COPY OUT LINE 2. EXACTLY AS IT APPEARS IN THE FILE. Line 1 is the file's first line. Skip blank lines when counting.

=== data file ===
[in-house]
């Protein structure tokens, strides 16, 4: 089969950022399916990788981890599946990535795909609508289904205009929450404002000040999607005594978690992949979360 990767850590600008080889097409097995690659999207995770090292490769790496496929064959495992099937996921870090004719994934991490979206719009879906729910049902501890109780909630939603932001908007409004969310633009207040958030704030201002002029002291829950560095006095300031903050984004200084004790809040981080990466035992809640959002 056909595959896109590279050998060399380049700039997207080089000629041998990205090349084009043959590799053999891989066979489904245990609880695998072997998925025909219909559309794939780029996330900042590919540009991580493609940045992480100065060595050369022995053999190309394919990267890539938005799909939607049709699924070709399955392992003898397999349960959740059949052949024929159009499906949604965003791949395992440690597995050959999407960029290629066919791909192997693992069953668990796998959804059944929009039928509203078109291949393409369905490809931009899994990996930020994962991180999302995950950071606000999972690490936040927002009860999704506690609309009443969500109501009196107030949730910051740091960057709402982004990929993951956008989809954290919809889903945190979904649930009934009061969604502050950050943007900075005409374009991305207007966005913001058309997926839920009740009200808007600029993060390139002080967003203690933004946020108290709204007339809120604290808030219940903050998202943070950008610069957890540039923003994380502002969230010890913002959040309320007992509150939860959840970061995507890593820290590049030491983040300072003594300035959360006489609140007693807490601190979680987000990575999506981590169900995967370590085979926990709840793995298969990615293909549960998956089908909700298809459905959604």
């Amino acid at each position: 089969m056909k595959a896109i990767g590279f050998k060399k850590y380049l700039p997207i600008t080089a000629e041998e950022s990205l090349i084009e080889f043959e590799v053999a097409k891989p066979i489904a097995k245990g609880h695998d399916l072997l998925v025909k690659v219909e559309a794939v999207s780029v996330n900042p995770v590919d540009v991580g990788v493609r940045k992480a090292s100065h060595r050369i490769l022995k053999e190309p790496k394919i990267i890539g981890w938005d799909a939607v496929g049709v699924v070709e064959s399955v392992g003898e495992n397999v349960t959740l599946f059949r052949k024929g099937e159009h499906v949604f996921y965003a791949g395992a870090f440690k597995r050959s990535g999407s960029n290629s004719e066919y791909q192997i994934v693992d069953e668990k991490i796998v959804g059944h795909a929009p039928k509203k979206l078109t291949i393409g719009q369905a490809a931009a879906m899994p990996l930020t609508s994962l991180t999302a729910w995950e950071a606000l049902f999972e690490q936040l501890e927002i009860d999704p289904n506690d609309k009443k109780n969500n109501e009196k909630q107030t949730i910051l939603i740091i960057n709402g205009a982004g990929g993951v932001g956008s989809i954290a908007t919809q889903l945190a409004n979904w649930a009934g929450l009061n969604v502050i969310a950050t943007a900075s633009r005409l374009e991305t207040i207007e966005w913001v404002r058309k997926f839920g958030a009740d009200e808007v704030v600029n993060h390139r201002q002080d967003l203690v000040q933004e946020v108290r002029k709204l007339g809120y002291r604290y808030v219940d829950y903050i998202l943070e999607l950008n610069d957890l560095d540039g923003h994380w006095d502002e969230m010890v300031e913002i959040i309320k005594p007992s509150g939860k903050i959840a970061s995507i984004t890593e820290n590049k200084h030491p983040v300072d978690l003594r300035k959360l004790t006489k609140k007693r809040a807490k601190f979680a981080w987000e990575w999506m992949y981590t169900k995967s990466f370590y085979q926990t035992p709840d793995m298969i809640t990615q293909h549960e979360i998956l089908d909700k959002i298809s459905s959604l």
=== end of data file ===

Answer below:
């Protein structure tokens, strides 16, 4: 089969950022399916990788981890599946990535795909609508289904205009929450404002000040999607005594978690992949979360 990767850590600008080889097409097995690659999207995770090292490769790496496929064959495992099937996921870090004719994934991490979206719009879906729910049902501890109780909630939603932001908007409004969310633009207040958030704030201002002029002291829950560095006095300031903050984004200084004790809040981080990466035992809640959002 056909595959896109590279050998060399380049700039997207080089000629041998990205090349084009043959590799053999891989066979489904245990609880695998072997998925025909219909559309794939780029996330900042590919540009991580493609940045992480100065060595050369022995053999190309394919990267890539938005799909939607049709699924070709399955392992003898397999349960959740059949052949024929159009499906949604965003791949395992440690597995050959999407960029290629066919791909192997693992069953668990796998959804059944929009039928509203078109291949393409369905490809931009899994990996930020994962991180999302995950950071606000999972690490936040927002009860999704506690609309009443969500109501009196107030949730910051740091960057709402982004990929993951956008989809954290919809889903945190979904649930009934009061969604502050950050943007900075005409374009991305207007966005913001058309997926839920009740009200808007600029993060390139002080967003203690933004946020108290709204007339809120604290808030219940903050998202943070950008610069957890540039923003994380502002969230010890913002959040309320007992509150939860959840970061995507890593820290590049030491983040300072003594300035959360006489609140007693807490601190979680987000990575999506981590169900995967370590085979926990709840793995298969990615293909549960998956089908909700298809459905959604």